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The National Cancer Peer Review programme is in danger!

written by

Leukaemia Care, Charity

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Representatives from across the cancer community (including Leukaemia CARE) have written to the Chief Executive of NHS England Simon Stevens to express our concern about the National Cancer Peer Review programme, which is currently paused pending the outcome of an internal review and may be discontinued from next year. Whilst this review does provide an opportunity to evaluate the programme, we feel that it would be a disastrous mistake to abandon it.

All cancer patients deserve the highest standards of care and treatment. In order to get the best treatments for them, patients need to be able to access accurate information about the services available so that they can make informed choices. The National Cancer Peer Review programme plays a key role in the collection of data on key national clinical guidelines and safety standards, which could not be replaced by any of the other current programmes. Despite the current opportunity to improve how the programme operates, we are concerned that this review is about scaling the programme back, rather than making it more effective. At a time when our cancer survival rates continue to lag behind most of Europe, we feel that abandoning peer review would be a mistake. Now is not the time to stop monitoring our cancer services. It would risk stalling progress when there is still so much left to achieve.

Furthermore, with concern for patient safety also high following the failings at Mid Staffordshire, we agree with the comments of the Francis Inquiry that peer review ‘needs to be a key part of the delivery and monitoring of any service or activity’. Jeremy Hunt, the Secretary of State for Health also recently told the House of Commons that the government feels that improving standards relies on ‘transparency, openness and the pressure of peer review’. We feel that discontinuing the National Cancer Peer Review programme at this time would create an inconsistent message.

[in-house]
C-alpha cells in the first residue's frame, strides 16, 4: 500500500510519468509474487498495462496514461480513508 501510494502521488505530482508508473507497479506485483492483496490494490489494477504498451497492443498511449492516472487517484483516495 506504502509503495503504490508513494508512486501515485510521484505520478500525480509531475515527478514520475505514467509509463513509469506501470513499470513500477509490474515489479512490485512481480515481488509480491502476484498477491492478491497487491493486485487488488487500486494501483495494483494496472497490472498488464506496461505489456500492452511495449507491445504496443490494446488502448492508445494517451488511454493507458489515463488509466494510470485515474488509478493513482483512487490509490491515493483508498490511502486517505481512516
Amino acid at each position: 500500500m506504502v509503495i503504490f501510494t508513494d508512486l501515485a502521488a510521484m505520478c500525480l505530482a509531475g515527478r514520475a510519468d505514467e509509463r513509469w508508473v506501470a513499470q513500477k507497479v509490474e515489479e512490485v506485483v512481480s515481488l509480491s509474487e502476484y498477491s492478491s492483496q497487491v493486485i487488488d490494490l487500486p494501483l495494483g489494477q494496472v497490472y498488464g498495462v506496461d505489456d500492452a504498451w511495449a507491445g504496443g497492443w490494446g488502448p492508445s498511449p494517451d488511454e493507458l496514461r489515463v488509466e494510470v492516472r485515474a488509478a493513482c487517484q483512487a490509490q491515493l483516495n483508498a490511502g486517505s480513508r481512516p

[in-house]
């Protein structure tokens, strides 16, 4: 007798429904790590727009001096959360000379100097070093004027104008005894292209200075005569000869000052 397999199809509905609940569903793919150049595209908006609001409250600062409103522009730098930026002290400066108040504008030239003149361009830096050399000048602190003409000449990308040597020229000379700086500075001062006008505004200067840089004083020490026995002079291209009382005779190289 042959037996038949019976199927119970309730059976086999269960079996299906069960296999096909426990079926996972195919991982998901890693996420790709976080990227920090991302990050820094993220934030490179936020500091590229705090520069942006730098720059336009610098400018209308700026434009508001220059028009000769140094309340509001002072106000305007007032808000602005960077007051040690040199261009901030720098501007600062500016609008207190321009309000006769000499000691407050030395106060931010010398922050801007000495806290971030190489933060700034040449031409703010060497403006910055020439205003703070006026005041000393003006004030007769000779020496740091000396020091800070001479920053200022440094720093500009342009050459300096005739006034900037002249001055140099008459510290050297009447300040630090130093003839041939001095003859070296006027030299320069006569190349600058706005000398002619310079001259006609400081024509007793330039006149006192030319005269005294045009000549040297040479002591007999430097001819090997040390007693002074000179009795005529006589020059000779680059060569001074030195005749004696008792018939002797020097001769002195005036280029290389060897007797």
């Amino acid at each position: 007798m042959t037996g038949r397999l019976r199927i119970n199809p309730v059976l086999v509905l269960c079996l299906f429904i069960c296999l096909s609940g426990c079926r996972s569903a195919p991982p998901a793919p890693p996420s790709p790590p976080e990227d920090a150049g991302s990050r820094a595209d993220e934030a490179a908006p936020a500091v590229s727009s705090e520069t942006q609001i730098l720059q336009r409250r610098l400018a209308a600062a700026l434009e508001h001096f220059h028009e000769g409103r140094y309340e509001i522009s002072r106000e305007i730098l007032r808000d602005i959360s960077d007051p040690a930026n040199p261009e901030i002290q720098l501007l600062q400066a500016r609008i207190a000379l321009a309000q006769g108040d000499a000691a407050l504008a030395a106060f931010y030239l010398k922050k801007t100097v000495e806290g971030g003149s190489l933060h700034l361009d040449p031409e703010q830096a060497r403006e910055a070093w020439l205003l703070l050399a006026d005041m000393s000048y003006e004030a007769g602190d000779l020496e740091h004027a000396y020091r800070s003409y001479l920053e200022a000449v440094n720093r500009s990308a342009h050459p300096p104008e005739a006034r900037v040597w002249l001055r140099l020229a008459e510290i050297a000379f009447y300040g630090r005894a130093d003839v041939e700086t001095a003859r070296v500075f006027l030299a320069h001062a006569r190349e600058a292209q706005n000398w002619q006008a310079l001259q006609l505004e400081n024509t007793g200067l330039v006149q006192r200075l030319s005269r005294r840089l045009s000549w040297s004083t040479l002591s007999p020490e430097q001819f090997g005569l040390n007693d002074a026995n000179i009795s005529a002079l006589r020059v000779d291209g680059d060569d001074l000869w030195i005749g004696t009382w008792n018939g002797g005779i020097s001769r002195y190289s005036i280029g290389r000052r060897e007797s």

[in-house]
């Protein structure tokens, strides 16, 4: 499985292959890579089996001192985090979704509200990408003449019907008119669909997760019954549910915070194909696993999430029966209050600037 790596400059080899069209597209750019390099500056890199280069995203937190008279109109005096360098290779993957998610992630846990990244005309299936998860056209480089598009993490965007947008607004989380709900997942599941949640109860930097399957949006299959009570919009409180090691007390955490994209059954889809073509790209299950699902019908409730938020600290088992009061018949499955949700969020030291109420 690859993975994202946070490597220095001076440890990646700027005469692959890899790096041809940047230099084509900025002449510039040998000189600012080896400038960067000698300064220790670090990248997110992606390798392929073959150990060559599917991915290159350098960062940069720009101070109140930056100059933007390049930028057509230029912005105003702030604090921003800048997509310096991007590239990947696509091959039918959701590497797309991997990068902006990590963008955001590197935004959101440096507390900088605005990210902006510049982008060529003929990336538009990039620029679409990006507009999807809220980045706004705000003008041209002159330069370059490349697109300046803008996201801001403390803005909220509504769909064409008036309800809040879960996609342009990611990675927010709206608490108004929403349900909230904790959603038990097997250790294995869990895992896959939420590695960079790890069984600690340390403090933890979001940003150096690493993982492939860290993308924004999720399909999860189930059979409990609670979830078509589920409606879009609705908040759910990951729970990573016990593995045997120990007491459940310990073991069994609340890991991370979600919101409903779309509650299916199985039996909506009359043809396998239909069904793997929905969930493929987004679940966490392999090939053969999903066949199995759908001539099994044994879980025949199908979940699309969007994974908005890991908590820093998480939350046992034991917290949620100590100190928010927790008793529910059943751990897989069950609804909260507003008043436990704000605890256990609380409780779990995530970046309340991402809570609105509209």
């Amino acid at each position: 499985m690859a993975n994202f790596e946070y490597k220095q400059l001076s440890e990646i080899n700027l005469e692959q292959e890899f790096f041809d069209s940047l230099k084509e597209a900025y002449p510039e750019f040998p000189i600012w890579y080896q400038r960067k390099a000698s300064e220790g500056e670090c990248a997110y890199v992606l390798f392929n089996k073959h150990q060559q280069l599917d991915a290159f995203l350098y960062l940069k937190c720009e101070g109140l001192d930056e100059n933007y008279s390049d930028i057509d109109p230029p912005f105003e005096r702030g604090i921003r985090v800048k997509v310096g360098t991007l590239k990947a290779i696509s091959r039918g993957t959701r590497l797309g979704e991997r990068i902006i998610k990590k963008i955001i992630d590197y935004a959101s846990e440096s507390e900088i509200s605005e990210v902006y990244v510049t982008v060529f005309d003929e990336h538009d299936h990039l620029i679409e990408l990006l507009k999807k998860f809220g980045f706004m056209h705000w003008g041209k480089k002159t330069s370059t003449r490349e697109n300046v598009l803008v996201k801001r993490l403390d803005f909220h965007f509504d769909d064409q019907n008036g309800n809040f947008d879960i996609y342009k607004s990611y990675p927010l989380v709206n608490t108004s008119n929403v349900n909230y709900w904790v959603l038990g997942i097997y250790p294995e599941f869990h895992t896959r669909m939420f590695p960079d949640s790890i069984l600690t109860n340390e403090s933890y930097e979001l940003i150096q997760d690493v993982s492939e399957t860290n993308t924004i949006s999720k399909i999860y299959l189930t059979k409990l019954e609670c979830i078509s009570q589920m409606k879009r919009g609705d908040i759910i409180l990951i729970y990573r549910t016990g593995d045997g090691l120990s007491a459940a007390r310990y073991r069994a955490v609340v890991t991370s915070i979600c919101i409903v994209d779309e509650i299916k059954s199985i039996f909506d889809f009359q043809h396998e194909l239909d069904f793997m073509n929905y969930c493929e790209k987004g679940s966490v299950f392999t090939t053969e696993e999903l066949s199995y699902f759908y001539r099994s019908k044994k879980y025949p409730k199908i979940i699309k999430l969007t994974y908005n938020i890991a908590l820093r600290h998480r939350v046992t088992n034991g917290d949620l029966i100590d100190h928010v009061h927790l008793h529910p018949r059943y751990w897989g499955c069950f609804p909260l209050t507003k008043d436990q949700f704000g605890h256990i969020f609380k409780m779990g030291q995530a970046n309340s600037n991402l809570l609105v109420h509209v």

We hope that this review will result in a programme that optimises the benefits for patients. However, if it is proposed that the programme should not continue, we hope that this decision will be subject to a public consultation of patients, clinical experts and the wider cancer community.

Monica Izmajlowicz, Leukaemia CARE’s Chief Executive said: “The National Cancer Peer Review programme is in danger of being cut, which we feel could have a concerning impact on cancer patients. Bearing in mind the fact that cancer survival rates in England are lower than in most of Europe, cancelling programmes like the National Cancer Peer Review programme, which monitors our cancer services, could hinder improvement. Surely any decision which affects the treatment of patients should be made following consultation with the wider cancer community?”